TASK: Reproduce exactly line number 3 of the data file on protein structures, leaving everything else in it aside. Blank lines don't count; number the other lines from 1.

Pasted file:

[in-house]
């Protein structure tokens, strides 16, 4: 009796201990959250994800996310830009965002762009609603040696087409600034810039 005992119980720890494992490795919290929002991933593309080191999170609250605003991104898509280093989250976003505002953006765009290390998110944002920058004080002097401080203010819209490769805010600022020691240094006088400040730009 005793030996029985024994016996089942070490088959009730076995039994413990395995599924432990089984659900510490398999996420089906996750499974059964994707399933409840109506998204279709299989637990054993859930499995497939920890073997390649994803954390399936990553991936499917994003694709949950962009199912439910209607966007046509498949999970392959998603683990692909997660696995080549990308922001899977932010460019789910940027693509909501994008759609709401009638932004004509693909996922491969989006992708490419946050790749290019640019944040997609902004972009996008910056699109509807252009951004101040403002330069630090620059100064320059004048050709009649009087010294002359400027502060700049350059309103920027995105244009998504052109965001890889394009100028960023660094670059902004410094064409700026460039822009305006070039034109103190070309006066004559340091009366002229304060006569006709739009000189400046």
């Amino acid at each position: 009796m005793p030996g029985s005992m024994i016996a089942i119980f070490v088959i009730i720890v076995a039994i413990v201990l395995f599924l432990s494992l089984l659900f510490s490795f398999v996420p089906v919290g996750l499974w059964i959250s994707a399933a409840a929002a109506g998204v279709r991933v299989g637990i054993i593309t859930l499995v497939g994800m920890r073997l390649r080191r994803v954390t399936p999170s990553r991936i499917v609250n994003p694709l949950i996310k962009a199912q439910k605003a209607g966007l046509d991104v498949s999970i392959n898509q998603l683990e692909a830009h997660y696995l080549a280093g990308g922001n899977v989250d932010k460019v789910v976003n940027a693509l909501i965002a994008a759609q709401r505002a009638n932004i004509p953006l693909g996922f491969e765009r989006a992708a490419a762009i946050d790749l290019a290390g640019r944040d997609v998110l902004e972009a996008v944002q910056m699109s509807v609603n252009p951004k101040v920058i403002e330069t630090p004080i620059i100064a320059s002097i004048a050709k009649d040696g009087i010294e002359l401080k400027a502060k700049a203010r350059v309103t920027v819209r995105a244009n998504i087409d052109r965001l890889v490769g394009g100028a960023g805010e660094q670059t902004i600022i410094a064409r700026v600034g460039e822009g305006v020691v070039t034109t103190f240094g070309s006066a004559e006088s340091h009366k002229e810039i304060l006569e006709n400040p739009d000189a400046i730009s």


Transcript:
């Amino acid at each position: 009796m005793p030996g029985s005992m024994i016996a089942i119980f070490v088959i009730i720890v076995a039994i413990v201990l395995f599924l432990s494992l089984l659900f510490s490795f398999v996420p089906v919290g996750l499974w059964i959250s994707a399933a409840a929002a109506g998204v279709r991933v299989g637990i054993i593309t859930l499995v497939g994800m920890r073997l390649r080191r994803v954390t399936p999170s990553r991936i499917v609250n994003p694709l949950i996310k962009a199912q439910k605003a209607g966007l046509d991104v498949s999970i392959n898509q998603l683990e692909a830009h997660y696995l080549a280093g990308g922001n899977v989250d932010k460019v789910v976003n940027a693509l909501i965002a994008a759609q709401r505002a009638n932004i004509p953006l693909g996922f491969e765009r989006a992708a490419a762009i946050d790749l290019a290390g640019r944040d997609v998110l902004e972009a996008v944002q910056m699109s509807v609603n252009p951004k101040v920058i403002e330069t630090p004080i620059i100064a320059s002097i004048a050709k009649d040696g009087i010294e002359l401080k400027a502060k700049a203010r350059v309103t920027v819209r995105a244009n998504i087409d052109r965001l890889v490769g394009g100028a960023g805010e660094q670059t902004i600022i410094a064409r700026v600034g460039e822009g305006v020691v070039t034109t103190f240094g070309s006066a004559e006088s340091h009366k002229e810039i304060l006569e006709n400040p739009d000189a400046i730009s």